You should have a minimum of 2 grade Bs and 4 grade Cs at GCSE which must include English at grade C (grade 4), Maths at grade C (grade 4) and Science at grade C (grade 4). A grade B in Geography or History or Religious Studies is also required.
One or two years.
What will I study?
Year 1 AS level Geography
The AQA specification is followed at York College. There are 3 main components to the AS course: Water and Carbon Cycles, Contemporary Urban Environments and Changing Places.
In addition, Geographical Skills are taught throughout the year and there is a compulsory field trip to Cranedale Field Studies Centre in the Yorkshire Wolds for 3 days and 2 nights. The fieldwork is an essential part of the course and will be tested by exam and in a coursework dissertation. Additional non-residential fieldwork is usually carried out at Askham Bog, Knavesmire Wood, Harehills and Alwoodley. A day trip to University of Leeds School of Geography, incorporating lectures, GIS sessions and a campus tour is also offered to those considering studying Geography at University.
Year 2 A Level Geography
In Year 2 the three additional teaching components are Global systems and global governance, Hot desert environments and their margins and hazards OR Ecosystems under stress. In addition, students will carry out fieldwork and write a 3000 word dissertation for the Geographical Investigation.
How will I be assessed?
AS Level assessment
Paper 1: Physical geography and people and the environment (1hr 30 mins) (80marks)
Section A: Water and carbon cycles (multi-choice, 8/9 markers, 18 marker, 40 marks total)
Section B: Contemporary urban environments (4-6 markers, 18 marker, 40 marks total)
Paper 2: Human geography and geography fieldwork investigation (1hr 30 mins) (80 marks)
Section A: Changing Places (multi-choice, 8/9 markers, 18 marker, 40 marks total)
Section B: Geographical fieldwork investigation and geographical skills (4-9 markers, 40 marks total)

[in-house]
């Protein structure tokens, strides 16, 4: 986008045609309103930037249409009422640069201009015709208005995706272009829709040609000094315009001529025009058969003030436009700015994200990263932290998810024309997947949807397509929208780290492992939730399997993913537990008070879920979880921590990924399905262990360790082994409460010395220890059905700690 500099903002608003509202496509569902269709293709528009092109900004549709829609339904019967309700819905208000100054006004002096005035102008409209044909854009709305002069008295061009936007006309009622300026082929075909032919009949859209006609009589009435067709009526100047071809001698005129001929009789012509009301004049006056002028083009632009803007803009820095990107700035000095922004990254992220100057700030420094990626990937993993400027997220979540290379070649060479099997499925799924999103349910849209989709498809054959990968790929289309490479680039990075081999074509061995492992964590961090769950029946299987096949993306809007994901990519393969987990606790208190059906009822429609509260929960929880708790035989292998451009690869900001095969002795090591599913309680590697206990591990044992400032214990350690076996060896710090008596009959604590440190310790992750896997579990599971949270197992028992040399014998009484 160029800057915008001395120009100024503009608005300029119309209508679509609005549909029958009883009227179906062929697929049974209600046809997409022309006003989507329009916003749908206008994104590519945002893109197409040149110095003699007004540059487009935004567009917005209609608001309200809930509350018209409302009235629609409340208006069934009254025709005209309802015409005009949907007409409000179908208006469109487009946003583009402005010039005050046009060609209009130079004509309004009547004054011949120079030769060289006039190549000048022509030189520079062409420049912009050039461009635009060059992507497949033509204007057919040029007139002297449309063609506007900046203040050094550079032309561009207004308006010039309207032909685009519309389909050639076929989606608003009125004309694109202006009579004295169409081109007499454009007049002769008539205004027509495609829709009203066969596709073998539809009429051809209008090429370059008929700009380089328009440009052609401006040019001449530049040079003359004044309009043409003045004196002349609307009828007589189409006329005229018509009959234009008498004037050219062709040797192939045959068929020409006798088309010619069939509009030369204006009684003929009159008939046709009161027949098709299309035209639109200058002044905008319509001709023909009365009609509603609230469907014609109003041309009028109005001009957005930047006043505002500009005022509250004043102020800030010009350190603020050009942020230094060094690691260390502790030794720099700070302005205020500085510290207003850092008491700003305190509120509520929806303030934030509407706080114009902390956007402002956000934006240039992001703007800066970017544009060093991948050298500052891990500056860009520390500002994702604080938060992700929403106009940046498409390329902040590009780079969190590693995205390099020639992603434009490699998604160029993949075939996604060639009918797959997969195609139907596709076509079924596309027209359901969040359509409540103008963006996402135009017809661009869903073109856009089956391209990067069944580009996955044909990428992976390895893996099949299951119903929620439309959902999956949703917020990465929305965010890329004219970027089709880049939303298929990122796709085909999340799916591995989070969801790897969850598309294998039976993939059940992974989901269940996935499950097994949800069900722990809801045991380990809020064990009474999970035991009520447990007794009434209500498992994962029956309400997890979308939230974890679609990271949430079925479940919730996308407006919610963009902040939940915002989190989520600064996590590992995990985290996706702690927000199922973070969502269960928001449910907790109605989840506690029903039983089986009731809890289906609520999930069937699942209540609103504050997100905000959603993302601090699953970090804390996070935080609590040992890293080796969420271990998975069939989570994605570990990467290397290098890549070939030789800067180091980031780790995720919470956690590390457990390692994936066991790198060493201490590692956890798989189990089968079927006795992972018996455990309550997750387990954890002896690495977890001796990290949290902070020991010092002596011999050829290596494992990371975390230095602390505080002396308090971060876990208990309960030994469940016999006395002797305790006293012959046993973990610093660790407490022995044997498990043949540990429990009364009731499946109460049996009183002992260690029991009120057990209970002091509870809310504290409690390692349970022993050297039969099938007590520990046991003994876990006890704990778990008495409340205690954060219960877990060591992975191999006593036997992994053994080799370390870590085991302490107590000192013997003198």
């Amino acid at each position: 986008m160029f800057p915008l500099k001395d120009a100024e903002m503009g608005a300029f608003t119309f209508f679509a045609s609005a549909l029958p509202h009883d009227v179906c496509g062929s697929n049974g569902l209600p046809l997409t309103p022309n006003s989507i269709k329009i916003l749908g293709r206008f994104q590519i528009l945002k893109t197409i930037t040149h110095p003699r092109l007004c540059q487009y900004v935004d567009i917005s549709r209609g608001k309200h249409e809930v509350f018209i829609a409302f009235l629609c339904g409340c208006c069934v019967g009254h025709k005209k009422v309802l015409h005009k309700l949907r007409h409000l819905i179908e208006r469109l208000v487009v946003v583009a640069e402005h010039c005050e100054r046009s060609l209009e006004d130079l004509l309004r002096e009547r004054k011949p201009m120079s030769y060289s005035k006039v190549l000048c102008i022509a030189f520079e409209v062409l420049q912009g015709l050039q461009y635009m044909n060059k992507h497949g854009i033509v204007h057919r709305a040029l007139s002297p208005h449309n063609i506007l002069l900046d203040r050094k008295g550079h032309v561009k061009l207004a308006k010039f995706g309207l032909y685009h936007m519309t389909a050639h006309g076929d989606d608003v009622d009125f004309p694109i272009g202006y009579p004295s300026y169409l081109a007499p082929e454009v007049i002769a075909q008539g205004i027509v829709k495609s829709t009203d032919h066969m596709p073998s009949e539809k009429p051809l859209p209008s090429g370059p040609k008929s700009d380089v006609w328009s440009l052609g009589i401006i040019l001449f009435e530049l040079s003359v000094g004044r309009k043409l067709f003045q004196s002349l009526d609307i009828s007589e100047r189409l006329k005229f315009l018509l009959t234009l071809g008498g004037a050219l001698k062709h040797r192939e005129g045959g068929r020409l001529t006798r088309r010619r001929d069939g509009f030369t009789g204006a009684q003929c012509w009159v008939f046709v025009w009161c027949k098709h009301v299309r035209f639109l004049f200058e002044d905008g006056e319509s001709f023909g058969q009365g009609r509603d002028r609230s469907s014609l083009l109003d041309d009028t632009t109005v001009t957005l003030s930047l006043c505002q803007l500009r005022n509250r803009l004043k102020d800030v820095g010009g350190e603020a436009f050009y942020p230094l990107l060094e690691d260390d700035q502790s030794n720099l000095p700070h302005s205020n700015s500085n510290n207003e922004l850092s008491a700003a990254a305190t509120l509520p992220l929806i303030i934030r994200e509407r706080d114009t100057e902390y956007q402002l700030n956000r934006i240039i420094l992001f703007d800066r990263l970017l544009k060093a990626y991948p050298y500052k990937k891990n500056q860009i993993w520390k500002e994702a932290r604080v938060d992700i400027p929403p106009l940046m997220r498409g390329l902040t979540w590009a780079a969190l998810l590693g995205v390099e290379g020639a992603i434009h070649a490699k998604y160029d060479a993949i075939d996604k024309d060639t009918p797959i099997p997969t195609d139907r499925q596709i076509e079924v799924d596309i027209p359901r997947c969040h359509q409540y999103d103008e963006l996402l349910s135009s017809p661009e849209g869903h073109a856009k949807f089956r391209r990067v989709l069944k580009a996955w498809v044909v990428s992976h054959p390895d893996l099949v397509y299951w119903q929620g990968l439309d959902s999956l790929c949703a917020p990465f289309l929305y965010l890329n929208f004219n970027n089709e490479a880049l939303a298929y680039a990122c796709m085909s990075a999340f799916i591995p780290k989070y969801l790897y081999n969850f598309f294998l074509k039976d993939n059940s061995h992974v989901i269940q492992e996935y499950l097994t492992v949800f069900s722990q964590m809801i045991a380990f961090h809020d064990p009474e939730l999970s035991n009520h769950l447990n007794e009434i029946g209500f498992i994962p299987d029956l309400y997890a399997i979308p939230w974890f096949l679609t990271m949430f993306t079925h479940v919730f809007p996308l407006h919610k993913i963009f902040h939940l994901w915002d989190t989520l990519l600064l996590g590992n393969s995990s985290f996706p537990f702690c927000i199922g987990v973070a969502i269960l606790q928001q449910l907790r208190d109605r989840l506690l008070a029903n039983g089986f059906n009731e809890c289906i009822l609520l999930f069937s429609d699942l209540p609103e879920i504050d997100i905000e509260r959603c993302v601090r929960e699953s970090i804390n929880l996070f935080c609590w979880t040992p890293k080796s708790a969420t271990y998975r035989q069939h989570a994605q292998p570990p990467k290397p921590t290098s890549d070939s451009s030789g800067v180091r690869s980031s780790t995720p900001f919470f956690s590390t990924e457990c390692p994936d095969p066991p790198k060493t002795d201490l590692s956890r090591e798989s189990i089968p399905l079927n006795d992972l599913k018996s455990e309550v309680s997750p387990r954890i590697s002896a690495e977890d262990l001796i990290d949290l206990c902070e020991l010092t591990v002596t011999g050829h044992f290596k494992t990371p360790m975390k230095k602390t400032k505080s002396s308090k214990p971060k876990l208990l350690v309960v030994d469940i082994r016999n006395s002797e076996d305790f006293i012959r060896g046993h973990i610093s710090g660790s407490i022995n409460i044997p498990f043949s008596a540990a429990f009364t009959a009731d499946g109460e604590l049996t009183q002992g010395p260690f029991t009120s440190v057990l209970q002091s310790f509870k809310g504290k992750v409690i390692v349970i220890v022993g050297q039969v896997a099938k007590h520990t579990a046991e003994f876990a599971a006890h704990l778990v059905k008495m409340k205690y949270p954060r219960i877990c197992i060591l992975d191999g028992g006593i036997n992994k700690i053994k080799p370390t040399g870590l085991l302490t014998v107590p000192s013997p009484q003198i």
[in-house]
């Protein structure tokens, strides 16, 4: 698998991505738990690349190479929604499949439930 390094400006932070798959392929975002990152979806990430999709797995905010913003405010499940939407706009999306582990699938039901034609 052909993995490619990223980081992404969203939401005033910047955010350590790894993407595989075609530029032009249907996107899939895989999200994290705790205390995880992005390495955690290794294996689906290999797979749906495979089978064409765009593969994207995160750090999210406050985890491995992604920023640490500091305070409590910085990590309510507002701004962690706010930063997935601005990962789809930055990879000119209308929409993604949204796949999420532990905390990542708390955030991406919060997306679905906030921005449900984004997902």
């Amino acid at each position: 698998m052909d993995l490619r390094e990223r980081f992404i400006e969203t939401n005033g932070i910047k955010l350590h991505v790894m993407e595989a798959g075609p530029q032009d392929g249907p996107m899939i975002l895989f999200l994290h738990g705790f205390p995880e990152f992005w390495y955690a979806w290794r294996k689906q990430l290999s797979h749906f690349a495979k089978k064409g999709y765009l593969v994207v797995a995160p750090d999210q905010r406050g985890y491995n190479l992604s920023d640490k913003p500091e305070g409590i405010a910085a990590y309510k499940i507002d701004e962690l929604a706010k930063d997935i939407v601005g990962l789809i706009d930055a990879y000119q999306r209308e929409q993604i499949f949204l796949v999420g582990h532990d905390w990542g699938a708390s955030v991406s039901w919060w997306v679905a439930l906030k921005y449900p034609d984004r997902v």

A Level assessment
Paper 1: Physical Geography (2hrs 30mins) (96 marks)
Section A: Water and carbon cycles (multi-choice, 6-9 markers, 27 marks total)
Section B: Hot desert environments and their margins (multi-choice, 6-9 markers, 27 marks total)
Section C: Ecosystems under stress OR Hazards (3-9 markers, 30 marker, 42 marks total)
Paper 2: Human Geography (2hrs 30mins) (96 marks)
Section A: Global systems and global governance (multi-choice, 6-9 markers, 27 marks total)
Section B: Changing places (multi-choice, 6-9 markers, 27 marks total)
Section C: Contemporary urban environments (3-9 markers, 30 marker, 42 marks total)
Component 3: Geographical Investigation (48 marks)
Good course combinations
Geography works well with both Sciences and Humanities.
What can I do next?
There are many job opportunities for students who have taken courses in Geography, and employers welcome the wide range of skills covered. You might be surprised just how many geography-related jobs there are! If you are considering university, then you will find that Geography has a good reputation with admissions tutors. Geography sits comfortably with both the sciences and humanities, and as such has a wide appeal. Past students have gone on to study Physical Geography, Human Geography, Environmental Management and Environmental Science.
‘Geography is not only up-to-date and relevant; it is one of the most exciting, adventurous and valuable subjects to study today. So many of the world's current problems boil down to geography, and need the geographers of the future to help us understand them.’
Former president of The Royal Geographical Society, traveller, actor, director and Python